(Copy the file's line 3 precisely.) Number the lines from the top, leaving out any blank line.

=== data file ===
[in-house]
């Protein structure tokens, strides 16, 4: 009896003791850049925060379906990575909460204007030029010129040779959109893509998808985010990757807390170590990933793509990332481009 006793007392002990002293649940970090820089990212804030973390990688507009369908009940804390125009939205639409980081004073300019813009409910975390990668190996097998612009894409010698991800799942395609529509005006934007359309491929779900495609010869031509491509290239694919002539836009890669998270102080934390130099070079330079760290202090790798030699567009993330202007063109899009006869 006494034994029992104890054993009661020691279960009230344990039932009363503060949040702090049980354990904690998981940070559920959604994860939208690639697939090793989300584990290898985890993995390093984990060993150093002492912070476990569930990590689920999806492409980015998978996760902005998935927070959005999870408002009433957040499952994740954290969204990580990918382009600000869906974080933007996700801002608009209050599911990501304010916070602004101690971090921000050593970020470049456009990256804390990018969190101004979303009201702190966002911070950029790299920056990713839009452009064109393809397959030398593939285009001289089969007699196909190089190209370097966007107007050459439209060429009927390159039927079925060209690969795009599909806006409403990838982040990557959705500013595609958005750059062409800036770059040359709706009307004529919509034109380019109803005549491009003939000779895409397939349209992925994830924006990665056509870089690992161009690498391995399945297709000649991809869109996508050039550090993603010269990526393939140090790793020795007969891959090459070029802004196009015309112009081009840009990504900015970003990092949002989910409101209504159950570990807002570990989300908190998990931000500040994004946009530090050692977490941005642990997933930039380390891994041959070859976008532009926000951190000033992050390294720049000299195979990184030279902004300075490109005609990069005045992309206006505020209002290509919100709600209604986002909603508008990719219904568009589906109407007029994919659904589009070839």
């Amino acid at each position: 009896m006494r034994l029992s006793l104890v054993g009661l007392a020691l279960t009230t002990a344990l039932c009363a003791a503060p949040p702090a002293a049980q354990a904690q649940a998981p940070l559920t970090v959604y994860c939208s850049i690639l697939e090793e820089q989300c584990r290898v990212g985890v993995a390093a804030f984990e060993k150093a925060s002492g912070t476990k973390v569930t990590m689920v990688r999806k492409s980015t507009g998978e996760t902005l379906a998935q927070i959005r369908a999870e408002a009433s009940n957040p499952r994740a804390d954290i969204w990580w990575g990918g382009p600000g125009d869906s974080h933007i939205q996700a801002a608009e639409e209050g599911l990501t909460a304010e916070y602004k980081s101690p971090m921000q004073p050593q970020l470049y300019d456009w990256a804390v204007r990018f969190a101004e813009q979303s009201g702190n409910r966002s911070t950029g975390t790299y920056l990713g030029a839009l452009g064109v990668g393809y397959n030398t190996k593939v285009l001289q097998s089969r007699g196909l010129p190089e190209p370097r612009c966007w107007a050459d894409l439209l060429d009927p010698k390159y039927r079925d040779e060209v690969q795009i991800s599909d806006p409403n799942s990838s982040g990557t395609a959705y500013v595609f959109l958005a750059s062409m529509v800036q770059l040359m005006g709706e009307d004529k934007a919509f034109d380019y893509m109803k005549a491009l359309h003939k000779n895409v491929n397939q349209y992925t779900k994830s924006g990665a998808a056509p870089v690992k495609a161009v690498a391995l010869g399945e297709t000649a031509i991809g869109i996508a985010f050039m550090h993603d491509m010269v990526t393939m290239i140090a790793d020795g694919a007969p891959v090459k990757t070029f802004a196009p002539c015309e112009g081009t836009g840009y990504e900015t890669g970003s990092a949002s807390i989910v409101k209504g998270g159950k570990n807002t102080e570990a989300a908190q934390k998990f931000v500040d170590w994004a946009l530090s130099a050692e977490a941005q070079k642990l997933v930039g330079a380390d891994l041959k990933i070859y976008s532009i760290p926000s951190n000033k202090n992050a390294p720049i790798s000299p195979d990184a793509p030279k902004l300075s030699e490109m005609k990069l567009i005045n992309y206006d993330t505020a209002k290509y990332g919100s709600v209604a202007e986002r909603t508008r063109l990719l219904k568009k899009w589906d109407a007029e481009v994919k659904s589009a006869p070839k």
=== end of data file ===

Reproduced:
């Amino acid at each position: 009896m006494r034994l029992s006793l104890v054993g009661l007392a020691l279960t009230t002990a344990l039932c009363a003791a503060p949040p702090a002293a049980q354990a904690q649940a998981p940070l559920t970090v959604y994860c939208s850049i690639l697939e090793e820089q989300c584990r290898v990212g985890v993995a390093a804030f984990e060993k150093a925060s002492g912070t476990k973390v569930t990590m689920v990688r999806k492409s980015t507009g998978e996760t902005l379906a998935q927070i959005r369908a999870e408002a009433s009940n957040p499952r994740a804390d954290i969204w990580w990575g990918g382009p600000g125009d869906s974080h933007i939205q996700a801002a608009e639409e209050g599911l990501t909460a304010e916070y602004k980081s101690p971090m921000q004073p050593q970020l470049y300019d456009w990256a804390v204007r990018f969190a101004e813009q979303s009201g702190n409910r966002s911070t950029g975390t790299y920056l990713g030029a839009l452009g064109v990668g393809y397959n030398t190996k593939v285009l001289q097998s089969r007699g196909l010129p190089e190209p370097r612009c966007w107007a050459d894409l439209l060429d009927p010698k390159y039927r079925d040779e060209v690969q795009i991800s599909d806006p409403n799942s990838s982040g990557t395609a959705y500013v595609f959109l958005a750059s062409m529509v800036q770059l040359m005006g709706e009307d004529k934007a919509f034109d380019y893509m109803k005549a491009l359309h003939k000779n895409v491929n397939q349209y992925t779900k994830s924006g990665a998808a056509p870089v690992k495609a161009v690498a391995l010869g399945e297709t000649a031509i991809g869109i996508a985010f050039m550090h993603d491509m010269v990526t393939m290239i140090a790793d020795g694919a007969p891959v090459k990757t070029f802004a196009p002539c015309e112009g081009t836009g840009y990504e900015t890669g970003s990092a949002s807390i989910v409101k209504g998270g159950k570990n807002t102080e570990a989300a908190q934390k998990f931000v500040d170590w994004a946009l530090s130099a050692e977490a941005q070079k642990l997933v930039g330079a380390d891994l041959k990933i070859y976008s532009i760290p926000s951190n000033k202090n992050a390294p720049i790798s000299p195979d990184a793509p030279k902004l300075s030699e490109m005609k990069l567009i005045n992309y206006d993330t505020a209002k290509y990332g919100s709600v209604a202007e986002r909603t508008r063109l990719l219904k568009k899009w589906d109407a007029e481009v994919k659904s589009a006869p070839k």